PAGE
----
CC Sabathia's decision this week to leave the New York Yankees to seek treatment for alcohol addiction caught a lot of fans by surprise. Lane Filler, a member of the editorial board at Newsday, was one of those fans. Lane joined Bill Littlefield.
BL: You committed your first reaction to CC Sabathia’s decision to print this week. Please read the first paragraph of that column:
LF: "When I heard Monday that Yankees pitcher CC Sabathia was leaving the team to enter rehab for alcohol addiction, my immediate reaction was, 'Good grief, couldn't he just wait a month and then go?'"
BL: And in the next paragraph, you call that a "knee-jerk" response. How long did it take you to change your mind?
It's an extraordinary reality of alcoholism and recovery, and you'll hear people say it a lot, that what got them sober was a moment of clarity.Lane Filler, member of Newsday's editorial board
LF: Oh, literally like 30 seconds. My thought process was, "I cannot believe I said that." And I went out into the larger office that I work in with several Yankees fans who know me well and who know that I'm an alcoholic, and I said, "You would not believe what just went through my mind."
It's embarrassing to suddenly care that much about your fandom for a team — and particularly a team that was clearly going nowhere. But to care more about that, just for a split second, than for the well-being of a human being, it doesn't make you feel great about yourself.
BL: Based on your own experience, Lane, why shouldn’t Sabathia have hung in for another day, at least — and more if the Yankees made it to the next level of the playoffs?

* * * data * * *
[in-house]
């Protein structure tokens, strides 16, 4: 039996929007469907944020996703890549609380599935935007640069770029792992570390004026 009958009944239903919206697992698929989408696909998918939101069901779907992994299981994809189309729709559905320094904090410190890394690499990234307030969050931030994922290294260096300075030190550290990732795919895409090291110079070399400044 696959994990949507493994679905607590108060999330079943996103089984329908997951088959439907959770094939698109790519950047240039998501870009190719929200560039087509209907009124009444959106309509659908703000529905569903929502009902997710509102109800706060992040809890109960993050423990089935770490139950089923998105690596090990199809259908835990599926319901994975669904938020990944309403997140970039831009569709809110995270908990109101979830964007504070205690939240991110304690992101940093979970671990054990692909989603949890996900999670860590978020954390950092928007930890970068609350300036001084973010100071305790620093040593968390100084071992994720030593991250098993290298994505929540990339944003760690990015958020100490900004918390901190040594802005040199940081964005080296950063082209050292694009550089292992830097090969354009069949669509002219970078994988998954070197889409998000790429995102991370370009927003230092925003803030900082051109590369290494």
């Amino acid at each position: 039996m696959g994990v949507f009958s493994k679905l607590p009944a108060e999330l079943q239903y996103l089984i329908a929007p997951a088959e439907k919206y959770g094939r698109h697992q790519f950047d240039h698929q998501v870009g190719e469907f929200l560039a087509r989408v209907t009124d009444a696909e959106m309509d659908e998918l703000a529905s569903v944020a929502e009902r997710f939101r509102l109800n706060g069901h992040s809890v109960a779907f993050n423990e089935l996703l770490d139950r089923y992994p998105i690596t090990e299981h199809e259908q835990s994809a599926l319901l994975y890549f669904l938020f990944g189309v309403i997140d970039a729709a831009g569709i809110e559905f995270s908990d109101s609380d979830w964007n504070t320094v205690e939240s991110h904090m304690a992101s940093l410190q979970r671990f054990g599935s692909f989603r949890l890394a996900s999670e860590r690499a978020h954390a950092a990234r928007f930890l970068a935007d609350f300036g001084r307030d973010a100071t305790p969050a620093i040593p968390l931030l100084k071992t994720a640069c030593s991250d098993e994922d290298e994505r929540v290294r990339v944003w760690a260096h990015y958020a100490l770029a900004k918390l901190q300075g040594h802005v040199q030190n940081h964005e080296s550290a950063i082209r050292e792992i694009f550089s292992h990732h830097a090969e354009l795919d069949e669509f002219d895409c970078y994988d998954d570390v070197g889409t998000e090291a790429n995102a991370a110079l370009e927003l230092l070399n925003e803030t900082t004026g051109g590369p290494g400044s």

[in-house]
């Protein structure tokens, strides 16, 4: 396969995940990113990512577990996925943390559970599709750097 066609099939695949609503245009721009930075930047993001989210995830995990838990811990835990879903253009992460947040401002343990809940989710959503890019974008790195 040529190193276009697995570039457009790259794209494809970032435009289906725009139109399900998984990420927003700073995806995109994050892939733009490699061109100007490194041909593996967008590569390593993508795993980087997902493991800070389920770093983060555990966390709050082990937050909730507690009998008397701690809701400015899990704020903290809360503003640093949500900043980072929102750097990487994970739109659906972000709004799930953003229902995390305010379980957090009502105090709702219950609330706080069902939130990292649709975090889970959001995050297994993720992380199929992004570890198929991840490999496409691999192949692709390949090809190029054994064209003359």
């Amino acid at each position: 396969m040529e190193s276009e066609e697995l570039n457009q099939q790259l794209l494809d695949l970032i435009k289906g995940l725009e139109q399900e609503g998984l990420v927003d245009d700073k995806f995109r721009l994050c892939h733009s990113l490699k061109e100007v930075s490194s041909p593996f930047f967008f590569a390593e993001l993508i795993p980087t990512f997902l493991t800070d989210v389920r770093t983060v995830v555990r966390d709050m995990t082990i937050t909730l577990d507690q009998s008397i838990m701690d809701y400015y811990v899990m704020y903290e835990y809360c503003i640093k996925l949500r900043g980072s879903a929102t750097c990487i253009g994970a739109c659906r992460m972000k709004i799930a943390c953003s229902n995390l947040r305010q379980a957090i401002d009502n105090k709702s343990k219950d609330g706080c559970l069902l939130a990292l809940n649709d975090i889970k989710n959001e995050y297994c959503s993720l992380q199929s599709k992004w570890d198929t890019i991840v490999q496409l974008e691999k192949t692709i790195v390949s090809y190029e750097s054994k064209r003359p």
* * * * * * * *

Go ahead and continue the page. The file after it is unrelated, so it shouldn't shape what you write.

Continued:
LF: It's an extraordinary reality of alcoholism and recovery, and you'll hear people say it a lot, that what got them sober was a moment of clarity. That in hundreds of days in a row, or thousands of days in a row, of waking up and saying, "I don't want to drink anymore. I don't want to use drugs anymore. I'm not going to do it today," this one day they think or say, "I don't want to do it anymore. I'm not going to do it anymore. And I'm going to tell someone, and I'm going to get help."
It's the moment of clarity that, for some reason, the disease takes a recess, the disease goes out of the room, and you are left to your own devices with the possibility that you might get help if you do it right then. And, if you don't, you may not have another moment of clarity like that ever.
BL: You characterize Sabathia’s courage in making the decision to ask for help when he did as “a gift.” And it sounds to me as if you think that decision must have been especially hard for a man who never wanted to come out of a ballgame.
LF: I don't know how you do that. I have to say that I'm in awe that he had the moment of clarity. He makes about $25 million a year. He has not been terribly successful the last couple of years. He has very close relationships with his coaches and with his players, his co-players. But to go to them on the eve of the playoffs, this thing that you play together for six months trying to get, and say, "I have to leave because I have to go get help now, and I couldn't go get help three weeks ago, and I can't go get help three weeks from now. I absolutely have to do it right now and desert you." It's just extraordinary to me. It's almost a hand-of-God thing that he found the strength to do that.
BL: I began our conversation by asking you to read the first paragraph of your column, so it’s only fair that I invite you now to read the last two paragraphs as well.
LF: "I hope Sabathia gets help that works for him, that makes him see he doesn't have to live that way and that he never has to drink again. I am, again, astonished at the courage he showed (and sickened by the level of pain it indicated) in being able to walk away at this moment to go try and get well.
I always loved him as a player, even when his pitches were getting hit hard. There was just so much toughness in him, with no excuse ever offered and no quarter ever shown.
Good luck, man. Knock 'em dead."
This segment aired on October 10, 2015.